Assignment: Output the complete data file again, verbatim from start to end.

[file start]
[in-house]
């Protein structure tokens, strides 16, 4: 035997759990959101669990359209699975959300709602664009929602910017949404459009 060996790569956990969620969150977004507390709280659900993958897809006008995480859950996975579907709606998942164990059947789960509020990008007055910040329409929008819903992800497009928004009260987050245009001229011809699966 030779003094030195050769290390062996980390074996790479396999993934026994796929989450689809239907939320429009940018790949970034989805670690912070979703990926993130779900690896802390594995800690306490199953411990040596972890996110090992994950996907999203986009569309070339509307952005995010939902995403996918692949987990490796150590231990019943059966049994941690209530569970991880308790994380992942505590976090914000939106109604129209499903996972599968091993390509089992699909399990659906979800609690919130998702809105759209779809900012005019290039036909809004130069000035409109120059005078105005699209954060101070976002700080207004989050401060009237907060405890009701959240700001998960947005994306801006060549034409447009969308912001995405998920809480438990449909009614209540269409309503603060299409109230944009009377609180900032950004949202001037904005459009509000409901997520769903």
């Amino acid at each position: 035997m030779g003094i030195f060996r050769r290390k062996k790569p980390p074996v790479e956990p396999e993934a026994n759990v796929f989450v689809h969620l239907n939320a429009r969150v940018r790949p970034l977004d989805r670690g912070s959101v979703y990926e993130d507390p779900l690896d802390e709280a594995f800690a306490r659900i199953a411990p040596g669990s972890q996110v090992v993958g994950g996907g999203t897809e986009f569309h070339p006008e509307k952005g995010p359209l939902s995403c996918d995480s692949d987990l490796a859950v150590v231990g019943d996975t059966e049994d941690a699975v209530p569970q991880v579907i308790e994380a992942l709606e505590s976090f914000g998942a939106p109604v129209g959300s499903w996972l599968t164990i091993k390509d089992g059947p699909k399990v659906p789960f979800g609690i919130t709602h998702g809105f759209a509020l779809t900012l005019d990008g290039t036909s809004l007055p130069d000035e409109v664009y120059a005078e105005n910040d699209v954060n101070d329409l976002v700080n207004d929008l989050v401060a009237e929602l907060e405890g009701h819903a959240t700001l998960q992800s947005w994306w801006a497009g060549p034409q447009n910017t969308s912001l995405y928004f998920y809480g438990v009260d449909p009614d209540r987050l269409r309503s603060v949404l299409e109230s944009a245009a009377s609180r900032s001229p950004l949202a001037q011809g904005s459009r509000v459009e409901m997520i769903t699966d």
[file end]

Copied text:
[in-house]
């Protein structure tokens, strides 16, 4: 035997759990959101669990359209699975959300709602664009929602910017949404459009 060996790569956990969620969150977004507390709280659900993958897809006008995480859950996975579907709606998942164990059947789960509020990008007055910040329409929008819903992800497009928004009260987050245009001229011809699966 030779003094030195050769290390062996980390074996790479396999993934026994796929989450689809239907939320429009940018790949970034989805670690912070979703990926993130779900690896802390594995800690306490199953411990040596972890996110090992994950996907999203986009569309070339509307952005995010939902995403996918692949987990490796150590231990019943059966049994941690209530569970991880308790994380992942505590976090914000939106109604129209499903996972599968091993390509089992699909399990659906979800609690919130998702809105759209779809900012005019290039036909809004130069000035409109120059005078105005699209954060101070976002700080207004989050401060009237907060405890009701959240700001998960947005994306801006060549034409447009969308912001995405998920809480438990449909009614209540269409309503603060299409109230944009009377609180900032950004949202001037904005459009509000409901997520769903």
């Amino acid at each position: 035997m030779g003094i030195f060996r050769r290390k062996k790569p980390p074996v790479e956990p396999e993934a026994n759990v796929f989450v689809h969620l239907n939320a429009r969150v940018r790949p970034l977004d989805r670690g912070s959101v979703y990926e993130d507390p779900l690896d802390e709280a594995f800690a306490r659900i199953a411990p040596g669990s972890q996110v090992v993958g994950g996907g999203t897809e986009f569309h070339p006008e509307k952005g995010p359209l939902s995403c996918d995480s692949d987990l490796a859950v150590v231990g019943d996975t059966e049994d941690a699975v209530p569970q991880v579907i308790e994380a992942l709606e505590s976090f914000g998942a939106p109604v129209g959300s499903w996972l599968t164990i091993k390509d089992g059947p699909k399990v659906p789960f979800g609690i919130t709602h998702g809105f759209a509020l779809t900012l005019d990008g290039t036909s809004l007055p130069d000035e409109v664009y120059a005078e105005n910040d699209v954060n101070d329409l976002v700080n207004d929008l989050v401060a009237e929602l907060e405890g009701h819903a959240t700001l998960q992800s947005w994306w801006a497009g060549p034409q447009n910017t969308s912001l995405y928004f998920y809480g438990v009260d449909p009614d209540r987050l269409r309503s603060v949404l299409e109230s944009a245009a009377s609180r900032s001229p950004l949202a001037q011809g904005s459009r509000v459009e409901m997520i769903t699966d």